alterations to the streambank having less than 5% and between 5-15% of the bank altered. The remaining site shows no evidence of physical alterations to the bank. Human activities can over time alter the soil structure, stability, and slope of a riparian area and are usually related to soil compaction from livestock trailing and construction (roads, berms, dugout etc.) in grazing situations and trailing from people and/or vehicles in recreational situations. Modifications to the natural soil structure, stability, and slope can reduce the ability of the riparian area to perform key functions such as water infiltration and storage. All three sites have no concerns with physical alterations to the riparian area as each site has less than 5% of the riparian area altered due to human or livestock activities. However, although localized these alterations rate from slight to moderate across sites and are mainly due to recreational trails and livestock use. Stream flows in the project area are not restricted from accessing the floodplain. Periodic flood events are important to disperse moisture throughout the riparian area for the maintenance of riparian vegetation. Flooding also spreads the energy of moving water over the riparian area, allowing sediment to be deposited and creating new areas for seedling establishment. Incisement occurs when the channel bed lowers within the floodplain so that high water events cannot escape the banks of a regular basis. There was no channel incisement observed in the project area and natural processes are progressing unhindered.
Management recommendations for the riparian areas assessed have been included with each individual site report. These include (but are not limited to): improving grazing management (for those sites that are grazed), promoting and maintaining native plant communities, invasive weed monitoring and control, minimizing new human-caused ground disturbance and allowing for rest and natural recovery of disturbed areas. Landowners are encouraged to maintain best management practices already in place, such as riparian exclusion fencing, off-site water development, hardened crossings and designated trails, to continue to improve riparian health.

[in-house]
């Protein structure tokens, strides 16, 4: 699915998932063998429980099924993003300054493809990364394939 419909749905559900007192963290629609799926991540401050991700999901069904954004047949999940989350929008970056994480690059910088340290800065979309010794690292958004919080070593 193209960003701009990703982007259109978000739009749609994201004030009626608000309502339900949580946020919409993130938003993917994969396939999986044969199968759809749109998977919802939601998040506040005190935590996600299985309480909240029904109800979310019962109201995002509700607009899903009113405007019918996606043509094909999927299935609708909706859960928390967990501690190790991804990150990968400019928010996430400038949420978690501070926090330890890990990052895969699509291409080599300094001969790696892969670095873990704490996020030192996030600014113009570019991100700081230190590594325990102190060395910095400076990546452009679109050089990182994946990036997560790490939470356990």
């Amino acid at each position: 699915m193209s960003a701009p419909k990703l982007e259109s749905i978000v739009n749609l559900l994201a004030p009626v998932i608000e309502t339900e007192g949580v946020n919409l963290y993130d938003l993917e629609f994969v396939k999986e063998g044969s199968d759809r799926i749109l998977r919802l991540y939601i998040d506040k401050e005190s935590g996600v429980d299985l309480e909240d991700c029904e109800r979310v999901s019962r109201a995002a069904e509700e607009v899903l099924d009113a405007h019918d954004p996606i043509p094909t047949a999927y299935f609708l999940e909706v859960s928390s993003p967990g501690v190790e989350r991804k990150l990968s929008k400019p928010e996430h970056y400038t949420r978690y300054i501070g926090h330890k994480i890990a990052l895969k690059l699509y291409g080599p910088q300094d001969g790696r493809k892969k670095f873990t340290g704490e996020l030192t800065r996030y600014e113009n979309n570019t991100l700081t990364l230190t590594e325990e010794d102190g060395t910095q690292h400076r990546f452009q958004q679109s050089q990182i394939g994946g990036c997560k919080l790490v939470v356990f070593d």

For further information on any aspect of this summary, please contact:
Kristina Wantola, P. Biol.
Riparian Specialist
Alberta Riparian Habitat Management Society – Cows and Fish
Tel: (403) 451-1184
Email: kwantola@cowsandfish.org

Prepared for the Bighill Creek Preservation SocietyFebruary 201912018 BCPS communty report_final

Prepared for the Bighill Creek Preservation SocietyFebruary 201912018 BCPS communty report_final

Bighill Creek and its Watershed Plans

Bighill Creek and its Watershed Plans

By Vivian Pharis, VP, BCPS

 

Bighill Creek’s Watershed and Early Planning

Bighill Creek’s 174 sqkm watershed begins as a classic fan, a gathering of slow waters from sprawling, open, cattle lands. There isn’t much water in the upper reaches of this basin. But, when the creek accepts a burst of pristine water from the nationally significant springs at Big Hill Springs Provincial Park, it becomes a bold flow. Below the park, the robust creek enters a narrower valley. Confined by a high sided coulee it descends to Cochrane and the Bow River, gliding past sandstone cliffs, some of which served ancient peoples as buffalo jumps, and slips past steep, forested slopes hiding deer and cougar. Interestingly, the coulee is a remnant of glacial times when impounded meltwaters broke free in a dramatic flood that carved a path to bedrock, in their escape to the Bow River.